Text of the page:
Willem Sewel (1653-1720) was a translator, journalist, poet and editor. He was multi-lingual (Dutch, English, Latin, Greek, French and German), translating A Large Dictionary of English-Dutch; A Compendious Guide to the Low Dutch Language; New Voyage Round the World; and Histoire du Vieux et du Nouveau Testament, among many other works. He wrote regularly for the Amsterdam Courant.
Sewel was a member of Amsterdam (Netherlands) Meeting. He was the first Quaker historian, his History of the Rise, Increase, and Progress of the Christian People called Quakers being published in 1717. Among other sources, the book was based on Quaker correspondence and Fox’s Journal. He translated several English Friend’s writings into Dutch, including William Penn’s No Cross, No Crown; Good Advice; and Further Account of… Pennsylvania; and Stephen Crisp’s Way to the Kingdom of Heaven. He also wrote Oratio in Luxum, a remonstrance against luxury. Sewel was a close friend of Penn, who invited him to head the Quaker school at Bristol. He translated for English Quakers when they visited the Netherlands. Unusually for early Friends, he allowed his portrait to be drawn by Gerhard Rademaker.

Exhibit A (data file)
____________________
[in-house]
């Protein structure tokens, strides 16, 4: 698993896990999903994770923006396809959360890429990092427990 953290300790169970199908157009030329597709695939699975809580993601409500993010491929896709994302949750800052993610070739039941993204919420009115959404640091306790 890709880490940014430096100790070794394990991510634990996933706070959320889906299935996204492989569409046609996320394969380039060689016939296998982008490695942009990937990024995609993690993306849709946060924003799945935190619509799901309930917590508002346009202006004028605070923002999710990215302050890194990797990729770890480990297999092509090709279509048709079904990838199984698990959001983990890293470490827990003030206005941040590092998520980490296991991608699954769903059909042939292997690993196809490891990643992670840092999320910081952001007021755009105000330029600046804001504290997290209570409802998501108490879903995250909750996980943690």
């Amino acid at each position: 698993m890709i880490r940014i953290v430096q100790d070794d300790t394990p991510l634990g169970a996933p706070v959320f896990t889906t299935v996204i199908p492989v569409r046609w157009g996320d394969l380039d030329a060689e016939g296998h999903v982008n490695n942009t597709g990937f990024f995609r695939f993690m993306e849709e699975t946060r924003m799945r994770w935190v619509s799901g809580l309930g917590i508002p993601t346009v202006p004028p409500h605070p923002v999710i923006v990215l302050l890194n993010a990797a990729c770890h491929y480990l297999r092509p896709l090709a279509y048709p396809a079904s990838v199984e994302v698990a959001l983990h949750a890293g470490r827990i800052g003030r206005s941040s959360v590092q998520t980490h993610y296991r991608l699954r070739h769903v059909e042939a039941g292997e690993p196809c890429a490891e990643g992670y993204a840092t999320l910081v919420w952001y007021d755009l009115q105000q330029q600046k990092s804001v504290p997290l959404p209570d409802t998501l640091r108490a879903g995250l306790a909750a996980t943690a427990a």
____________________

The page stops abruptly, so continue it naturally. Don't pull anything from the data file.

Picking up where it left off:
Dutch Friends began to gather in 1656 due to the missionary efforts of William Ames, William Caton and Stephen Crisp. Many were imprisoned, especially in Embden. Even so, several Quaker communities were founded and, with English Quakers, they spread Quakerism to Germany. By the mid-1700’s, because of persecution, most Dutch Friends had migrated to Pennsylvania. Friends gathered there again only in the 1920’s, with Netherlands Yearly Meeting now containing eight Meetings.